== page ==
DBD have the campaign idea of “Gibson Sound: Hear It.” We see people playing guitar with lacrosse sticks. Seems like it demeans the brand, and makes light of the power of Gibson. At this point, it’s no surprise. Then things get bizarre. The photo shoot has a guy with brown jizz (sorry, but it’s relevant) covering his face. And the guy with the messy face gets to go to the pitch. Daddy said yes.

Anyway, the pitch finally comes, after various questions about being parents and marrying life with advertising. I agree, it sucks. But it’s the nature of the beast.

The DBD work is cliché and expected. The video is awful. The client says it’s too subtle. He says he doesn’t get the message. Yep. I can’t figure out who is more annoying. But, they bring out the face-melting, mouth-exploding stuff, and it’s worth looking at. I think it’s a bit goofy looking, but it wouldn’t be ignored.

Powell goes next. They bring out the secret weapon…Christa, the “hot” one. She presents the creative, which underwhelms. Play Life Through Gibson. Meh. It’s more generic, lifestyle crap.

The Gibson CEO says Powell is the shit. They’re the winners. It’s awesome. So obviously they have the account. And the winner is…DBD.

Once again, the way this shit is cut together makes you think one agency hat it won, when it always goes to the other. Did they deserve it? Honestly, both agencies sucked. I think it was another “lesser of two evils” decision.

Do you agree? Have you given up weeks ago? Let us know. Because honestly, I’m getting burned out on shitty advertising.

Felix is a site contributor, ranter and curmudgeon for The Denver Egotist. He’s been in the ad game a long time, but he’s still young enough to know he doesn’t know everything. If he uses the f-bomb from time-to-time, forgive him. Sometimes, when you’re ranting, no other word will do. In his spare time, he does not torture small animals. He’s been known, on occasion, to drink alcohol by the gallon. Do as he says, not as he does.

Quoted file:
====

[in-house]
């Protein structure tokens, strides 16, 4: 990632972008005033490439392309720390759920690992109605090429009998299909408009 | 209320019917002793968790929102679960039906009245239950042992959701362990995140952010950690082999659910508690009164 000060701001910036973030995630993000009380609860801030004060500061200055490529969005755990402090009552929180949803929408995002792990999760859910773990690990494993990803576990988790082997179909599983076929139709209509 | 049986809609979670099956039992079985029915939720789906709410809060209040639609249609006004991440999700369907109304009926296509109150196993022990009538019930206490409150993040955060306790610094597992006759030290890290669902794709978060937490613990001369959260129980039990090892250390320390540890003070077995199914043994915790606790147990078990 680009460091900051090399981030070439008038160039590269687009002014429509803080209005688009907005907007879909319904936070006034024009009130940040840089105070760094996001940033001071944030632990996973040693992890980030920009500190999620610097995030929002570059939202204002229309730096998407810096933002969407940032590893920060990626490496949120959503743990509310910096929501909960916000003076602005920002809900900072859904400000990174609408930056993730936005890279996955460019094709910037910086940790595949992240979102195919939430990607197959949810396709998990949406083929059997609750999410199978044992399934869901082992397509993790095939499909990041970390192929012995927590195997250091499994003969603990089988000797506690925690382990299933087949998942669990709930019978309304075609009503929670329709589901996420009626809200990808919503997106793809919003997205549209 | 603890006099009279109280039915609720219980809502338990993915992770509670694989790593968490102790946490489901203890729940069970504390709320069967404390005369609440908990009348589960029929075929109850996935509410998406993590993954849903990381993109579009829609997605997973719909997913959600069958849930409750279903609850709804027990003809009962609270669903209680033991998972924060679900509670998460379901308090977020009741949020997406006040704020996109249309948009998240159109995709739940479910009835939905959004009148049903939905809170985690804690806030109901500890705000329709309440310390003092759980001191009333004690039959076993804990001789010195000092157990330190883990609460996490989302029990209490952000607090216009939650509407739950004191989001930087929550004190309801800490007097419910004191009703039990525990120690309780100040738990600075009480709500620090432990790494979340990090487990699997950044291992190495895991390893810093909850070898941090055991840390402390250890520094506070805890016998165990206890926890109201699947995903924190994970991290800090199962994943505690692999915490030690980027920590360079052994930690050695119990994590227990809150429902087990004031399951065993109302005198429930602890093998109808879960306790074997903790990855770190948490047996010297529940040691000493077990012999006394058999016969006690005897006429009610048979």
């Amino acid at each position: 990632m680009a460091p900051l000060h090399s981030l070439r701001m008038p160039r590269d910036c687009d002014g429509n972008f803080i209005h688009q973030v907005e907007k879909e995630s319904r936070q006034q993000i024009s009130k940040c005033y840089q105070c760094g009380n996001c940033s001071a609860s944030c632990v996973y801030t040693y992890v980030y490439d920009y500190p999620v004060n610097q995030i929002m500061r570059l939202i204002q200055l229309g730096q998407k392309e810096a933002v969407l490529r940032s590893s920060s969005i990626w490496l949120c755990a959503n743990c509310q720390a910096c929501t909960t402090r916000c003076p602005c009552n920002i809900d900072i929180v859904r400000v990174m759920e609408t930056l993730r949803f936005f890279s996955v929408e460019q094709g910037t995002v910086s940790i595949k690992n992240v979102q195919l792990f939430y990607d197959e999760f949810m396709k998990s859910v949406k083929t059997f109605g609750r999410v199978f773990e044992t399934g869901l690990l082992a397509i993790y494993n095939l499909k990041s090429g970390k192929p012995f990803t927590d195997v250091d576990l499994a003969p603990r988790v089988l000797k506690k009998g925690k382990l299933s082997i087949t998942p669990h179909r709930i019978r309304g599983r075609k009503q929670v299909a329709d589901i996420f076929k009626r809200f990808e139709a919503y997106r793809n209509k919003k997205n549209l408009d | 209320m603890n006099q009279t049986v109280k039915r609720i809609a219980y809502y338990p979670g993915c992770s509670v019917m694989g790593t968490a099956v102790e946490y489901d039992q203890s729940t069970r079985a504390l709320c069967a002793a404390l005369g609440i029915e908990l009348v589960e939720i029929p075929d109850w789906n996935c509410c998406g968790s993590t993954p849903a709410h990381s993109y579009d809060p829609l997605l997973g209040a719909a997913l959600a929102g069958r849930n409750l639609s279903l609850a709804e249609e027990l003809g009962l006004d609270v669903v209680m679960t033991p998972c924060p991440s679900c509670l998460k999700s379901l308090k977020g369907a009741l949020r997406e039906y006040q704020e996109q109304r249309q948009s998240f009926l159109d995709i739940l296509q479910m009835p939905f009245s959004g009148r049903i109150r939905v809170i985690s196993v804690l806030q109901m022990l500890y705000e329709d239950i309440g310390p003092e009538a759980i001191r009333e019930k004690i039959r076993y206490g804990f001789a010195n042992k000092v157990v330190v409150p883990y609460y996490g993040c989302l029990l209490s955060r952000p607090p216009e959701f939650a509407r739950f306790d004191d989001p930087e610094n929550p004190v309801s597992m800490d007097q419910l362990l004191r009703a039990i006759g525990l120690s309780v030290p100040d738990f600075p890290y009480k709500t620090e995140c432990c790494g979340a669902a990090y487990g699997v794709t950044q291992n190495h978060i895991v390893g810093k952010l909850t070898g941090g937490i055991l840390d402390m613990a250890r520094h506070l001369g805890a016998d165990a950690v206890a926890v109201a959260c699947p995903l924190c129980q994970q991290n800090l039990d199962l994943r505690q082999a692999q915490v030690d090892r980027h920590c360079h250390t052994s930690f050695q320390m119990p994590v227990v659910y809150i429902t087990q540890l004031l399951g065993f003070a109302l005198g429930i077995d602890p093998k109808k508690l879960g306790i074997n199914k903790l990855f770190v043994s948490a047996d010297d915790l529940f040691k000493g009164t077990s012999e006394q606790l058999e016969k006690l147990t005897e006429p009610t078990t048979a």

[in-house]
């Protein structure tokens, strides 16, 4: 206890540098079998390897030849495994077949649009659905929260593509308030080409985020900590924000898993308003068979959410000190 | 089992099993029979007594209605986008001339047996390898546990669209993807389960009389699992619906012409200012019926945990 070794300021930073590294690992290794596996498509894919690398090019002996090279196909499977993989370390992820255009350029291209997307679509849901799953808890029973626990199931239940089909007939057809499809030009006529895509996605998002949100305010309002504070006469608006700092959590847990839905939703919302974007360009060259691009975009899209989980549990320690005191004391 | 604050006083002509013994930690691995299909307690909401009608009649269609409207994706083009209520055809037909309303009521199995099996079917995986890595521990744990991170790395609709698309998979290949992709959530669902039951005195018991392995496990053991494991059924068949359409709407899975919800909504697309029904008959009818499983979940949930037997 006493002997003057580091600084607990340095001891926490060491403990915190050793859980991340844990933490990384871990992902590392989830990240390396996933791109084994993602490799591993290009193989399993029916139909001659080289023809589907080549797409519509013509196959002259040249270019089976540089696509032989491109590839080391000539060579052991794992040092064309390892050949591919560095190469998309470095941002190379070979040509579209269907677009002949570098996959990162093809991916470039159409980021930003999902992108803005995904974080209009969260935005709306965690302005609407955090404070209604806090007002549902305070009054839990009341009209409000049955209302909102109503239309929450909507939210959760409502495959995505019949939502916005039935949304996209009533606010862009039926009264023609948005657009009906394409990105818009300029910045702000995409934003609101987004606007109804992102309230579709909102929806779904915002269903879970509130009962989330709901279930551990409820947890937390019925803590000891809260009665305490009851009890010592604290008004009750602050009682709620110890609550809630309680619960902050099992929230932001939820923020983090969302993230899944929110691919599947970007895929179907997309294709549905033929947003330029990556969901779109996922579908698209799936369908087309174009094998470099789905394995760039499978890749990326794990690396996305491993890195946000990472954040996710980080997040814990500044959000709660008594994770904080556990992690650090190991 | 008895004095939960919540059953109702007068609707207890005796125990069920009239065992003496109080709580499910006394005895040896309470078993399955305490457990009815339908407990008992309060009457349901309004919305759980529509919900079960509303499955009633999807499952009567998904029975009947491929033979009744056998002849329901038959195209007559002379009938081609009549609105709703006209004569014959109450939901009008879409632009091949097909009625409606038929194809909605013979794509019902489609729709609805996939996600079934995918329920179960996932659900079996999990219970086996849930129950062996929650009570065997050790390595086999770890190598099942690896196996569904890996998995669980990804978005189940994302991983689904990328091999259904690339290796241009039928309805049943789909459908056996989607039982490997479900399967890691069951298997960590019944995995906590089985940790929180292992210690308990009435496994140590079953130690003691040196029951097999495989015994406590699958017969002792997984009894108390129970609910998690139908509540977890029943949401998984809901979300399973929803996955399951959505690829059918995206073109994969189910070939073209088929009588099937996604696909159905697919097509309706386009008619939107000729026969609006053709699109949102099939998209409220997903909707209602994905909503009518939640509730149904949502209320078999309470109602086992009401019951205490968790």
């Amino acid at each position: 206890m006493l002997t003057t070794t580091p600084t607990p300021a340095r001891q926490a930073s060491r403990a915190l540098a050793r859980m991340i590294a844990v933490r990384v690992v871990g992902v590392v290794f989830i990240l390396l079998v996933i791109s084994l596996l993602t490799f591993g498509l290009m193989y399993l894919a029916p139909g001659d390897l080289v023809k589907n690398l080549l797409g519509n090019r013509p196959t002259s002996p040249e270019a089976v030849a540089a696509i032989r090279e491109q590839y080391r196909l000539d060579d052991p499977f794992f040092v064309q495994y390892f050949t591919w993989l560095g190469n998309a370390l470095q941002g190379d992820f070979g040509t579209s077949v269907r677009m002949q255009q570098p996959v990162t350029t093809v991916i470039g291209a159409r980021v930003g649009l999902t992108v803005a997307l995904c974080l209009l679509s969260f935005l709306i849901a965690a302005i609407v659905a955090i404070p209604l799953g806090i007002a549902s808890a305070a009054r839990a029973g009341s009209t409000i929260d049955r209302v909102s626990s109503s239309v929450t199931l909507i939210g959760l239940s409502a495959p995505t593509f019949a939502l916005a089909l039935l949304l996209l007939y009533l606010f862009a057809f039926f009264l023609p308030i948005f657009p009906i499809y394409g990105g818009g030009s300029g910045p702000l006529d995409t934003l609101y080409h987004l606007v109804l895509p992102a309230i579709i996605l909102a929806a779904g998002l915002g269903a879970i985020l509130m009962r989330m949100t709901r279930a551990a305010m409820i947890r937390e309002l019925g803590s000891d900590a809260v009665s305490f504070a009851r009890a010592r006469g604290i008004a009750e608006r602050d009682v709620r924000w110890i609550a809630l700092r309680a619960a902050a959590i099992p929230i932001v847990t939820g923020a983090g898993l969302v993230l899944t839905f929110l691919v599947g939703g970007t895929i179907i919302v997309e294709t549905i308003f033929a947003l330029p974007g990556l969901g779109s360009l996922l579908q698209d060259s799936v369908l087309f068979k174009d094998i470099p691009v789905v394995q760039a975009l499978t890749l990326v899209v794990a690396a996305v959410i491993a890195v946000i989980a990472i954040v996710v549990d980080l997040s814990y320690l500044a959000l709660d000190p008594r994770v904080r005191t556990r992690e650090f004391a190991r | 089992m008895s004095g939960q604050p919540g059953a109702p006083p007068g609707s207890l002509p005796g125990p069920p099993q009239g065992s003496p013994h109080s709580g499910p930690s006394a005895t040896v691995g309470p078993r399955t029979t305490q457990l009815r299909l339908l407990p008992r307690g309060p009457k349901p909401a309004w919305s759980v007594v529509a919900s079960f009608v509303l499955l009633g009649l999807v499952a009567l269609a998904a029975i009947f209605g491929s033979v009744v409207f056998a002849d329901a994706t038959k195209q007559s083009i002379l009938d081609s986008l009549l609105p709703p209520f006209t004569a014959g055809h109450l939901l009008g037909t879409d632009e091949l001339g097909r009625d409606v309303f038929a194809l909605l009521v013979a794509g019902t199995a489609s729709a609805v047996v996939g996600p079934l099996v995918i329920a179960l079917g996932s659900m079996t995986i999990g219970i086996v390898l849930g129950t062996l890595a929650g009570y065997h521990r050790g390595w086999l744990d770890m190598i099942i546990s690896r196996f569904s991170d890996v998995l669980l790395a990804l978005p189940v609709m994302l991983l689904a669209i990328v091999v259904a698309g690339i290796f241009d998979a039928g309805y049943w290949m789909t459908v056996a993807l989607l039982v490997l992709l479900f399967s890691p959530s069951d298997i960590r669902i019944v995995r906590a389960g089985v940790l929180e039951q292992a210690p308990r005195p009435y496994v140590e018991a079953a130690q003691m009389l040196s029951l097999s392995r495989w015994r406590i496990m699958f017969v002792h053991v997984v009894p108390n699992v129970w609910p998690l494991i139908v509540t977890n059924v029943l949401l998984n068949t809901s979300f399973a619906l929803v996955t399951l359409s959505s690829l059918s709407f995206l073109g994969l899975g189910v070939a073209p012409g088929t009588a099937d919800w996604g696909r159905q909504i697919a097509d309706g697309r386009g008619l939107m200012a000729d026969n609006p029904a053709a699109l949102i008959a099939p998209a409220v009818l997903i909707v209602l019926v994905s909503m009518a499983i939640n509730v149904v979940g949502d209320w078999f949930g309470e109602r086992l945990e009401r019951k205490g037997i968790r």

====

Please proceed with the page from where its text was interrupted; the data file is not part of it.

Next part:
1. KentC September 26, 2013

    I’m still watching and I’m
    I’m still watching and I’m not sure why.

    This particular episode was extremely painful. The biggest shock to me was when both agencies arrived at Gibson headquarters they had never heard of one another. They are both agencies in Nashville? They must have a local Addy’s or something?

    Anyway, this show has become less of a show about advertising and more about a brand trying to get a 42 minute commercial. There’s no way DBD (and why the hell would you use those initials as your name, there may be some obvious confusion) is Gibson’s agency of record.

  2. Cody Naetzker October 1, 2013

    Wondering if anyone has heard
    Wondering if anyone has heard of Sterling-Rice Group in Boulder, and whats their take on them? Was contacted for a possible position there. Wanting to get some more info.

  3. Anonymous October 2, 2013

    Some of the world’s best
    Some of the world’s best music was made on a Gibson. Seems natural to listen to it on a Gibson as well. People need to stop farting fluff and actually look for an insight or a problem to solve.

    I get the feeling that only about 1% of people who work in advertising and marketing are actually qualified to do their jobs.

    If doctors were as qualified as marketers to do their jobs, we’d all be broke or dead.

  4. Brad from Baltimore October 11, 2013

    I watch the show. Painful as
    I watch the show. Painful as it is at times. The Gibson episode was excruciating. (I own a Gibson Firebird guitar.) The folks doing the creative seemed to walk away from the core of Gibson’s essence, which is guitars and the people who play them. Well, I’m only an account guy, but cripes, how could they not pick up (pun intended) on this?

    A pattern has emerged, though. The winner almost aways “Shares” their idea upfront, and the client feels he’s part of the idea that way. This has happened most of the times, at least on the episodes I’ve watched.